Poetry Terms

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Poetry
“The difference between the
right word and the almost right
word is the difference between
lightning and a lightning bug.”
-Mark Twain
Concrete vs. Abstract
• Poetry is concerned with the concrete, the
specific, the particular
• Concrete terms- sensory language
• “The poet is a professor of the five bodily
senses.”
• Concrete- violet, bread, sunlight, surf and
blond
Abstract
• refer to ideas or concepts; they have no physical
references.
• Examples of abstract terms include love,
success, freedom, good, moral, democracy, and
any -ism ( Communism, feminism, racism).
These terms are fairly common and familiar, and
because we recognize them we may imagine
that we understand them—but we really can't,
because the meanings won't stay still.
Abstract Ideas
We mean you no harm.
Concrete
Images
To you our swords have
leaden points, Mark
Antony…
We cannot trust anyone. Where we are, there’s
daggers in
men’s
smiles…
I often change my mind. I am a feather for each
wind that blows.
In a Station of a Metro
The apparition of these faces in the crowd;
Petals on a wet, black bough.
-Ezra Pound
Types of Poems
Ballad: A poem that uses simple language and a
great deal of repetition to tell a sensational story
of tragedy or adventure.
Lyric Poem: A poem that expresses a writer’s
thoughts and feelings on a given subject.
Narrative Poem: A poem that tells a story or
relays a sequence of related events.
Alliteration
Alliteration: The repetition of the same or
similar consonant sounds in words that are
close together.
It is used to create musical effects, speed or
slow the pace of the meter, or cause an
image to “stick” in the mind of the reader.
Assonance
repetition of vowel sounds
but not consonant sounds
Examples: Try to light the
fire.
He gave a nod to the officer
with the pocket.
“The Eagle”
by Alfred Lord Tennyson
He clasps the crag with
crooked hands;
Close to the sun in lonely
lands,
Ring’d with the azure world, he
stands.
The wrinkled sea beneath him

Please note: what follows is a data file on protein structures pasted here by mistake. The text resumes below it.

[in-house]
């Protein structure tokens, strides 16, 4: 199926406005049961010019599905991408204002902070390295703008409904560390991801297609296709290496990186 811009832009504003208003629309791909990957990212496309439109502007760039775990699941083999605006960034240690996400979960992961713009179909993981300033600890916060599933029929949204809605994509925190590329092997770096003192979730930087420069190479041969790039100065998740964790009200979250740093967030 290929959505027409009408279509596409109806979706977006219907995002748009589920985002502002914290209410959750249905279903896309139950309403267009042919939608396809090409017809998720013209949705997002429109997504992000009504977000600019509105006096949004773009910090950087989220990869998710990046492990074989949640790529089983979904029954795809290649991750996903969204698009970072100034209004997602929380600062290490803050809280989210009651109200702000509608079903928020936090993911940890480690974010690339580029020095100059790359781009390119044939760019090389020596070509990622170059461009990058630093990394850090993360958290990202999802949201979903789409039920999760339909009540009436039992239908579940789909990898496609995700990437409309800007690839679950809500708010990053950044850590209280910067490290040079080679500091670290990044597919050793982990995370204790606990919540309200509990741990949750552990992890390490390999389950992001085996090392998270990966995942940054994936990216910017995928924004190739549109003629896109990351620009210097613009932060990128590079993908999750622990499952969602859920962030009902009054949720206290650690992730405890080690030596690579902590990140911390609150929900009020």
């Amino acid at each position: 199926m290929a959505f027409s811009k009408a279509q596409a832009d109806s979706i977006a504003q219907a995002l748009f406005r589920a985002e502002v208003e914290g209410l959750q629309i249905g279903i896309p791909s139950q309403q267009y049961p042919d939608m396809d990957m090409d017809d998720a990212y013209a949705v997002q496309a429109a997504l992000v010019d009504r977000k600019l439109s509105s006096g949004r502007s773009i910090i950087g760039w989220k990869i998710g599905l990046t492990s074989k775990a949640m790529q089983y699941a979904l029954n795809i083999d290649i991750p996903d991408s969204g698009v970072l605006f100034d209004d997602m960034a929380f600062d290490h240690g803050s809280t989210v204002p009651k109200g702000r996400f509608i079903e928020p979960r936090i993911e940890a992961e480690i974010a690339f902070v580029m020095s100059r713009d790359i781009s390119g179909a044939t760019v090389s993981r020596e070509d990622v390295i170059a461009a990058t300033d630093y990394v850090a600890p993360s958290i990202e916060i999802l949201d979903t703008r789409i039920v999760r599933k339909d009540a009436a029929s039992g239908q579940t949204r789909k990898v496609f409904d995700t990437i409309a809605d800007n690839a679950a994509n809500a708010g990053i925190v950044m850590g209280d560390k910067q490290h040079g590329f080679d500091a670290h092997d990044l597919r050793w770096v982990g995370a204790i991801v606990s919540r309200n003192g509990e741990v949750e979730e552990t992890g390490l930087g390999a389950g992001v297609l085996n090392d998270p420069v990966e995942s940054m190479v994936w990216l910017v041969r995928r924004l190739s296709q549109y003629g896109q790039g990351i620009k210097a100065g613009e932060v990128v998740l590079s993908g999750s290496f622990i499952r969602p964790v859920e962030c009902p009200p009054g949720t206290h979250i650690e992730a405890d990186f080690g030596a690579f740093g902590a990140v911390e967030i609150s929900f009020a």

crawls;
He watches from his mountain
walls,
And like a thunderbolt he falls.
Alliteration and Consonance
Alliteration: The repetition of the
same or similar consonant
sounds at the beginning of words
That are close together.
Consonance: The repetition of
like consonant sounds in the
middle and end of words.
Assonance: The repetition of
similar vowel sounds.
Alliteration, Consonance, and
Assonance are used to create
musical effects and to establish
Mood and tone.
From “Song of Myself #1”
by Walt Whitman
“I celebrate myself, and sing
myself,
And what I assume you shall
assume,
For every atom belonging to
me as good belongs to you.
I loaf and invite my soul,
I lean and loaf at my ease,
observing a spear of summer
grass…”
Diction = Word Choice
A poet communicates through the words he
uses. He often draws on the Connotative
meaning of words to reveal his attitude or
tone. The Connotation of a word is the
emotional attachment or association with its
meaning. The Denotative meaning is the
word’s Dictionary definition.
Let’s Explore Connotation!
 What is the dictionary or
denotative meaning of the
word “loser”?
 What does the word “loser”
imply connotatively?
 What is the dictionary or
denotative meaning of the
word “gifted.”
 What is the connotation of the
word?
Hyperbole
A figure of speech which is an exaggeration or
overstatement.
Examples: expressions such as "I nearly died
laughing," "I was hopping mad," and "I tried a
thousand times,” “I'm so hungry I could eat a
horse.”
Such statements are not literally true, but
people make them to sound impressive or to
emphasize something, such as a feeling,
effort, or reaction.
Imagery